If even the U.S. Equal Employment Opportunity Commission (EEOC) and the courts cannot agree how far the Americans with Disabilities Act’s (ADA) accommodation obligation extends, how is an employer supposed to do so? As we noted recently, the Sixth Circuit Court of Appeals (covering Kentucky Michigan, Ohio, and Tennessee) has determined that the obligation does not require employers to allow employees in “interactive” jobs to work from home “up to four days a week.” As we mentioned earlier, the Sixth Circuit decision is good news for employers, but we also cautioned against reading the decision to mean working from home would never be a reasonable accommodation. Furthermore, the flip-flopping that happened in that case (first the trial court threw the case out; then a panel of the Sixth Circuit reinstated; then the full Sixth Circuit said the earlier appellate panel was wrong and tossed the case out again) emphasized how difficult reasonable accommodation questions can be.

The sheer number of reversals in the earlier case underscored the difficulties employers face when assessing accommodation issues when even the supposed legal experts cannot agree on whether the refusal of an accommodation violates the ADA. Given these challenges, it would be easy for employers to throw up their hands, but the stakes are too high to simply ignore the problem. Instead, employers must do all they can in order to minimize the legal risk they face when addressing accommodation requests. Some best practices include:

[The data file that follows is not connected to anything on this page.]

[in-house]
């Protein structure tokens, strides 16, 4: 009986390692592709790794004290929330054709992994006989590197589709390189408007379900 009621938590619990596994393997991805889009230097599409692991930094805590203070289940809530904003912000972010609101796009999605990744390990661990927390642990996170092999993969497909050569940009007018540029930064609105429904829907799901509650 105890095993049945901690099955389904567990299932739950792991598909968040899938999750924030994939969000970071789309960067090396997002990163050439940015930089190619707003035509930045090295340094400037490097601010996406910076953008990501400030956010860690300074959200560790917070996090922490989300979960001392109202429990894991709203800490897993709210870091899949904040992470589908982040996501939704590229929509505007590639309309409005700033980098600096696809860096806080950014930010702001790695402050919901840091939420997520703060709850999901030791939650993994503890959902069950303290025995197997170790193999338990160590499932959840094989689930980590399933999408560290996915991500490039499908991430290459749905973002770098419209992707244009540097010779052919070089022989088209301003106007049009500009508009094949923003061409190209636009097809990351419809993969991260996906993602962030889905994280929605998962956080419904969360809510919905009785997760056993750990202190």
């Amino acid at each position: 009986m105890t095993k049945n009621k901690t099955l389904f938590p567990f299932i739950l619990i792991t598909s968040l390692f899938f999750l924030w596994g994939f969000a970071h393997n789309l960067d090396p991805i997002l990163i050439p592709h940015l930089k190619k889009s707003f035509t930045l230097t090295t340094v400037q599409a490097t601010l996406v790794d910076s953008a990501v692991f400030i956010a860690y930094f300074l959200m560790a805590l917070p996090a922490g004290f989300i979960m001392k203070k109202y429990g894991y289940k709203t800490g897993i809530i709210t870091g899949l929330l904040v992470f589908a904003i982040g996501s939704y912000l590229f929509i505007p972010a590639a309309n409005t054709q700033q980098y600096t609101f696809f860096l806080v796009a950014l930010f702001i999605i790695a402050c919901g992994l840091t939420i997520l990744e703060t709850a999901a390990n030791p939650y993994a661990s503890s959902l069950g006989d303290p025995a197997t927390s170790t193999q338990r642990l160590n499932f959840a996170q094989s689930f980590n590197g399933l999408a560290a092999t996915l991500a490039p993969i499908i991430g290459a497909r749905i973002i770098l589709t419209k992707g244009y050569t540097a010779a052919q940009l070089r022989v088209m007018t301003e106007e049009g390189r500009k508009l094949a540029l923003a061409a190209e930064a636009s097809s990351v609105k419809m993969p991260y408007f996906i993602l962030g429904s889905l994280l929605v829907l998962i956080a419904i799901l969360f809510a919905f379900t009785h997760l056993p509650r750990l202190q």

• Consider every request on a case-by-case basis. Policies and flow charts can help overworked HR professionals, but the ADA requires that accommodation decisions be made on an individualized basis. Failure to consider an accommodation request because it goes against a company policy, without further consideration, is a surefire way to risk ADA liability.
  • Communicate regularly with the employee. The ADA’s “interactive process” is called that for a reason: It’s both “interactive” and a “process.” As an employer, you are generally entitled to understand the underlying need for a particular accommodation, and it can be helpful for the employee to understand any potential roadblocks or hurdles with his or her proposed accommodation. Talking through these issues with the employee on the front end can help get the employee invested in the process and gain buy-in on whatever decision is ultimately made.
  • Consider other accommodations. If, following an interactive discussion with the employee, you conclude that you truly cannot provide the accommodation the employee suggests, take some time to consider whether other accommodations may be available. The ADA invites creative thinking and problem solving, and working to find a mutually acceptable solution with an employee will almost certainly lead to a better outcome than outright denying an accommodation request.